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Apem.
Tim. Long live so, and so die!-I am quit.-
[Exit Apemantus.

Live, and love thy misery.

them.

and make thine own self the conquest of thy fury: wert thou a bear, thou would'st be killed by the horse; wert thou a horse, thou would'st be seized by the leopard; wert thou a leopard, thou wert More things like men?-Eat, Timon, and abhor german to the lion, and the spots of thy kindred were jurors on thy life: all thy safety were remotion; and thy defence, absence. What beast could'st thou be, that wert not subject to a beast? and what a beast art thou already, that seest not thy loss in transformation?

Apem. If thou couldst please me with speaking to me, thou might'st have hit upon it here: The commonwealth of Athens is become a forest of beasts.

Tim. How has the ass broke the wall, that thou art out of the city.

Apem. Yonder comes a poet and a painter: The plague of company light upon thee! I will fear to catch it, and give way: When I know not what else to do, I'll see thee again.

Tim. When there is nothing living but thee, thou shalt be welcome. I had rather be a beggar's dog, than Apemantus.

Apem. Thou art the cap2 of all the fools alive.
Tim. 'Would thou wert clean enough to spit upon.
Apem. A plague on thee, thou art too bad to

curse.

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Apem.
Tim.

Beast!

Slave!

Toad!
Rogue, rogue, rogue!
[Apemantus retreats backward, as going.
I am sick of this false world; and will love nought
But even the mere necessities upon it.
Then, Timon, presently prepare thy grave;
Lie where the light foam of the sea may beat
Thy grave-stone daily: make thine epitaph,
That death in me at others' lives may laugh.
O thou sweet king-killer, and dear divorce

[Looking on the gold.
"Twixt natural son and sire! thou bright defiler
Of Hymen's purest bed! thou valiant Mars!
Thou ever young, fresh, lov'd, and delicate wooer,
Whose blush doth thaw the consecrated snow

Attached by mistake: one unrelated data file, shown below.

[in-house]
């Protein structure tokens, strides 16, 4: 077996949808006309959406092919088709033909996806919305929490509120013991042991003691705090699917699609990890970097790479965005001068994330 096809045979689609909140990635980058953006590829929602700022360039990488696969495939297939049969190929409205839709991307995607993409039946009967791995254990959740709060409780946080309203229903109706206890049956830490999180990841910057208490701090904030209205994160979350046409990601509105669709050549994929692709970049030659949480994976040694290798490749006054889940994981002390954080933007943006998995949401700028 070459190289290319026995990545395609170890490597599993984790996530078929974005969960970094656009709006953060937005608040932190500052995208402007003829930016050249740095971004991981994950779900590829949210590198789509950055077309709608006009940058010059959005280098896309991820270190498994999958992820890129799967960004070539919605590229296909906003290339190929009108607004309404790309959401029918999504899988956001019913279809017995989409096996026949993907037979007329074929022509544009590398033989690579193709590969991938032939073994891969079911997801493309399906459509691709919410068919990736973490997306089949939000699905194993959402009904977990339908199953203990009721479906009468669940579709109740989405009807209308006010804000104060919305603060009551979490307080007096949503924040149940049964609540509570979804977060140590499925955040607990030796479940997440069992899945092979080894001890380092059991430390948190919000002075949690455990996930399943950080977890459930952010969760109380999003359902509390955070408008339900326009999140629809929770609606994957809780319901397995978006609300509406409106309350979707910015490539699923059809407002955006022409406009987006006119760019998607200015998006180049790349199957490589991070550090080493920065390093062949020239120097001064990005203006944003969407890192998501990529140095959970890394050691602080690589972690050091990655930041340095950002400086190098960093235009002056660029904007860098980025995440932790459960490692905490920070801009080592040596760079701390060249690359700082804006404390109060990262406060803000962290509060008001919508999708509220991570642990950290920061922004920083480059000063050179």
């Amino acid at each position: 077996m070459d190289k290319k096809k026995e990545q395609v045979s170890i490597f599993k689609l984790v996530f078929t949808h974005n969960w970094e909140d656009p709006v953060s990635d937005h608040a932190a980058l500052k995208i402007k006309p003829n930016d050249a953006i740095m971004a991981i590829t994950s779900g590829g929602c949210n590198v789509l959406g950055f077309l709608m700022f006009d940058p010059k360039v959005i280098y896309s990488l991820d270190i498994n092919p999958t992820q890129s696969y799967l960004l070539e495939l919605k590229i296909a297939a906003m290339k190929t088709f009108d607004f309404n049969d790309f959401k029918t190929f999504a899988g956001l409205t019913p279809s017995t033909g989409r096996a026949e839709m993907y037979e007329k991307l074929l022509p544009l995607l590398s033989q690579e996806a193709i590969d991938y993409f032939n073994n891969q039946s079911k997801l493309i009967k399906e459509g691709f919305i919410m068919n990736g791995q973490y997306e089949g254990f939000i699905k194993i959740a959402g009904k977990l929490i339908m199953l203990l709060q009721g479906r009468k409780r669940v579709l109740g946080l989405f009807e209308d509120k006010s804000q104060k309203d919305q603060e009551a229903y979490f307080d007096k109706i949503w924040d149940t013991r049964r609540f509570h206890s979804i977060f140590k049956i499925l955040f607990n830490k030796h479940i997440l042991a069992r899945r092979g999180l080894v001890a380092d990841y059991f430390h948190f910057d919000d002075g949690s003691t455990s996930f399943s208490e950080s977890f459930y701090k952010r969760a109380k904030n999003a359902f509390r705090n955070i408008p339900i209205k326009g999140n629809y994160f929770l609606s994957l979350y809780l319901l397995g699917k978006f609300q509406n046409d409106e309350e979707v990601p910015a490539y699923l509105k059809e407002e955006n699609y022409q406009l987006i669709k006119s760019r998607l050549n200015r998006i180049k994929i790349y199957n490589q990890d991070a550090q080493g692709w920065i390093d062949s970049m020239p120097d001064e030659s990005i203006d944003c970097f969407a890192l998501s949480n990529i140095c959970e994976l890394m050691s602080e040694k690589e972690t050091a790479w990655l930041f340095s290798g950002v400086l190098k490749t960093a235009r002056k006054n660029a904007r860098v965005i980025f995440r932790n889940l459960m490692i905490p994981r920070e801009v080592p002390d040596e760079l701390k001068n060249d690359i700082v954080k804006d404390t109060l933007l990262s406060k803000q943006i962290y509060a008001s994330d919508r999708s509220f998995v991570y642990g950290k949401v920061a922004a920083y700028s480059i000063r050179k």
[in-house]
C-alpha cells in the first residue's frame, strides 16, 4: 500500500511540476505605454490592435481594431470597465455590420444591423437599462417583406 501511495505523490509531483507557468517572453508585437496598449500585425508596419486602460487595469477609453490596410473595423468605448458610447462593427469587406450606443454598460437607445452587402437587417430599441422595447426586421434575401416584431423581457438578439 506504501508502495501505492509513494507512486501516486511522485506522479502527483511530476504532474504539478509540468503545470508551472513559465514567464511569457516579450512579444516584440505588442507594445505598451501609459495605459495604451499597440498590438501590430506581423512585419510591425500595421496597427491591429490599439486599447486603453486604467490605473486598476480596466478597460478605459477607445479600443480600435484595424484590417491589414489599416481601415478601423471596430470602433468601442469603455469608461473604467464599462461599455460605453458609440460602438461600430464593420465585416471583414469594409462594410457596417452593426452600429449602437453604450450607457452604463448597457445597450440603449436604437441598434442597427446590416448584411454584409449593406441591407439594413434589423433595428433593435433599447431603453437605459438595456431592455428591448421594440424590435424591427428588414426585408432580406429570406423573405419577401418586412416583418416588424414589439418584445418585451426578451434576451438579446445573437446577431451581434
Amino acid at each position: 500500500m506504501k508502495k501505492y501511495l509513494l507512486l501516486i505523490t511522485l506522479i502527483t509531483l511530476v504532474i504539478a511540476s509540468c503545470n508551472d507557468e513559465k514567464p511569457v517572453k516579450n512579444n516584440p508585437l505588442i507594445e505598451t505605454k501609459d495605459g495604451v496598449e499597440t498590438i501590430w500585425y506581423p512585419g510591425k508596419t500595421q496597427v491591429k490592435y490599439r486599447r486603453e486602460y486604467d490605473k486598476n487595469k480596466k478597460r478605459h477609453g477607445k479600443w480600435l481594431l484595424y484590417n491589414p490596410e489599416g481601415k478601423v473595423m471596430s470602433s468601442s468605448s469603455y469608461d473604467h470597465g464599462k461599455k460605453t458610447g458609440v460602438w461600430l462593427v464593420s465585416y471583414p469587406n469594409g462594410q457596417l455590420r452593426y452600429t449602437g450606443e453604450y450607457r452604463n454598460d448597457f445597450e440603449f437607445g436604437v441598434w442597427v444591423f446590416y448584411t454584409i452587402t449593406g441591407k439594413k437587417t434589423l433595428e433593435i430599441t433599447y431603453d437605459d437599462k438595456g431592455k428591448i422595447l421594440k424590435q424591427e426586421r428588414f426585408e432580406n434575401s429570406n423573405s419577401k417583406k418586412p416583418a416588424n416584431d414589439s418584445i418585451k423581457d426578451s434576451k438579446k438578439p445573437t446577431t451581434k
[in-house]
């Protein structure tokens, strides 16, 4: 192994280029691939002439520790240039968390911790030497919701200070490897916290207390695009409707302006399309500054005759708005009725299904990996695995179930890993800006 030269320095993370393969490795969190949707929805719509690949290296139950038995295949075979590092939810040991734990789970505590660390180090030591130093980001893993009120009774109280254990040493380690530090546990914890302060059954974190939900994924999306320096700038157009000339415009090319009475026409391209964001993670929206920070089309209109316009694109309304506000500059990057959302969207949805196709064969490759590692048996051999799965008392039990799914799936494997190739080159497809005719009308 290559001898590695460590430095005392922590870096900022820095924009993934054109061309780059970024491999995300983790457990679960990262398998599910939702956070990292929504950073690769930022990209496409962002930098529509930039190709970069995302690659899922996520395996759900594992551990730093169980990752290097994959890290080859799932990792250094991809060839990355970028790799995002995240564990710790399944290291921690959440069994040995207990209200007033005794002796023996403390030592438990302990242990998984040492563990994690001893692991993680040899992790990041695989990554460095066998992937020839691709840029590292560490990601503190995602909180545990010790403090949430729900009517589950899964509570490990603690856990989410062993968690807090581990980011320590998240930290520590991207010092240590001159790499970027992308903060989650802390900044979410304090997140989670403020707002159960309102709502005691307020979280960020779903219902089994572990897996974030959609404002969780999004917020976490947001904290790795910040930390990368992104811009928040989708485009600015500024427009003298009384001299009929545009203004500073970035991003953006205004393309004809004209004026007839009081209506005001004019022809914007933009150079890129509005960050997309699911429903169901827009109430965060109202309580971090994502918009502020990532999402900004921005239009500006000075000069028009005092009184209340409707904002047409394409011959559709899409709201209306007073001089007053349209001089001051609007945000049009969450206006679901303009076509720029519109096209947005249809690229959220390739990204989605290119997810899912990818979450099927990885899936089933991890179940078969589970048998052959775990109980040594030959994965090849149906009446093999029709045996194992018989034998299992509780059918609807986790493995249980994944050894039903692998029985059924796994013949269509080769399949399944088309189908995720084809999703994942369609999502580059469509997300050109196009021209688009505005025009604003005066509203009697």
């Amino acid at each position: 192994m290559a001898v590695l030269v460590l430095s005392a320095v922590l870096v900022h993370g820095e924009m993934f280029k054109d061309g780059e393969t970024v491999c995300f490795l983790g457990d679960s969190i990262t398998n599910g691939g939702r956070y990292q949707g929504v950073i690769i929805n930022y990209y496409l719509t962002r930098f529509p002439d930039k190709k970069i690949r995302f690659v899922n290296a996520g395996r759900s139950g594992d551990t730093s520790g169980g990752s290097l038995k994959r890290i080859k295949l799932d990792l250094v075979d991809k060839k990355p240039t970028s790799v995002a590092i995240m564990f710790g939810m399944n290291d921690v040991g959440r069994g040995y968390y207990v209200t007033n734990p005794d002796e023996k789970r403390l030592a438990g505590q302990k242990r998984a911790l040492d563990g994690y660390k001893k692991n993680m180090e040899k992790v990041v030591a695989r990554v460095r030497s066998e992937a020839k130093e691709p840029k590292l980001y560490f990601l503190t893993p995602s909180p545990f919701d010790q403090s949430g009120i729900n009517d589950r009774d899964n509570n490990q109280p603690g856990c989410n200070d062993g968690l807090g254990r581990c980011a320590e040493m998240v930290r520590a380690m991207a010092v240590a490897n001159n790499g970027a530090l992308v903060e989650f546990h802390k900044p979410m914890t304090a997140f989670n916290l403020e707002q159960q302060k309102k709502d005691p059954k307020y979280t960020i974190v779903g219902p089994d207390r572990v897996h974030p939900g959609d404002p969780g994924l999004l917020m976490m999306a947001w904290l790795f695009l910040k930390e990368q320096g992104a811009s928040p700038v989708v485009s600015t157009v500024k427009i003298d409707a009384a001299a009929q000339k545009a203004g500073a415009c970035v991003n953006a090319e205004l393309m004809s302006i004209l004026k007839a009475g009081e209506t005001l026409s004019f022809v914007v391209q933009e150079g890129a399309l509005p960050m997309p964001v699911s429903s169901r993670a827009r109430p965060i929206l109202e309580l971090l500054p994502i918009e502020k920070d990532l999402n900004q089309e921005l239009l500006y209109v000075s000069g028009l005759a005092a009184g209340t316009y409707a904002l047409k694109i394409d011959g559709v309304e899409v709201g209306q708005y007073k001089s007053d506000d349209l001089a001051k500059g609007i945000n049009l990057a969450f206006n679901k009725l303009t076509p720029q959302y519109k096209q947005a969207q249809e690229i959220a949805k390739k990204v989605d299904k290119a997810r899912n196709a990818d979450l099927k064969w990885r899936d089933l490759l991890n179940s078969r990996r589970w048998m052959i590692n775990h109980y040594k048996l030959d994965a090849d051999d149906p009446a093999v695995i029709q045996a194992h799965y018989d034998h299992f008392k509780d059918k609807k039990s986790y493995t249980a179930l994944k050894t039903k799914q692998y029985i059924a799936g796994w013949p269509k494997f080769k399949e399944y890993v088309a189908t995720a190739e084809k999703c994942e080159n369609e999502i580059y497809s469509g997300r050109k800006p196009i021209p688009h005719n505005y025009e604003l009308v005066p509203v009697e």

That lies on Dian's lap! thou visible god,
That solder'st close impossibilities,
And mak'st them kiss! that speak'st with every
tongue,

To every purpose! O thou touch3 of heart!
Think, thy slave man rebels; and by thy virtue
Set them into confounding odds, that beasts
May have the world in empire!
Apem.

'Would 'twere so:But not till I am dead!-I'll say, thou hast gold: Thou wilt be throng'd to shortly.

Tim.
Apem

Tim. Thy back, I pr'ythee.

Throng'd to?

Ay.

(1) Remoteness, the being placed at a distance

Enter Thieves.

1 Thief. Where should he have this gold? It is some poor fragment, some slender ort of his remainder; The mere want of gold, and the fallingfrom of his friends, drove him into this melancholy. 2 Thief. It is noised, he hath a mass of treasure. 3 Thief. Let us make the assay upon him; if he care not for't, he will supply us easily; If he covetously reserve it, how shall's get it?

2 Thief. True; for he bears it not about him,
'tis hid.
1 Thief. Is not this he?
Thieves. Where?

2 Thief. 'Tis his description.
3 Thief. He; I know him.
Thieves. Save thee, Timon.
Tim. Now, thieves.

Thieves. Soldiers, not thieves.
Tim. Both too; and women's sons.

Thieves. We are not thieves, but men that much

do want.

Tim. Your greatest want is, you want much of

meat.

Why should you want? Behold, the earth hath
roots;

Within this mile break forth a hundred springs:
The oaks bear mast, the briars scarlet hips;
The bounteous housewife, nature, on each bush
Lays her full mess before you. Want? why want?
I Thief. We cannot live on grass, on berries,
water,
As beasts, and birds, and fishes.

Tim. Nor on the beasts themselves, the birds,
and fishes;

You must eat men. Yet thanks I must you con,
That you are thieves profess'd; that you work not
In holier shapes: for there is boundless theft
In limited professions. Rascal thieves,
Here's gold: Go, suck the subtle blood of the grape,
Till the high fever seeth your blood to froth,
And so 'scape hanging: trust not the physician;
His antidotes are poison, and he slays
More than you rob: take wealth and lives together;
Do villany, do, since you profess to do't,
Like workmen. I'll example you with thievery :
The sun's a thief, and with his great attraction
Robs the vast sea: the moon's an arrant thief,
And her pale fire she snatches from the sun :
The sea's a thief, whose liquid surge resolves
The moon into salt tears: the earth's a thief,
That feeds and breeds by a composture stolen
From general excrement: each thing's a thief;
The laws, your curb and whip, in their rough power
Have uncheck'd theft. Love not yourselves: away;
Rob one another. There's more gold: Cut throats;
All that you meet are thieves: To Athens, go,
Break open shops; nothing can you steal,
But thieves do lose it: Steal not less, for this
I give you, and gold confound you howsoever.
Amen.
[Timon retires to his cave.
3 Thief. He has almost charmed me from my
profession, by persuading me to it.

1 Thief. 'Tis in the malice of mankind, that he thus advises us; not to have us thrive in our mystery.

from the lion.

(2) The top, the principal.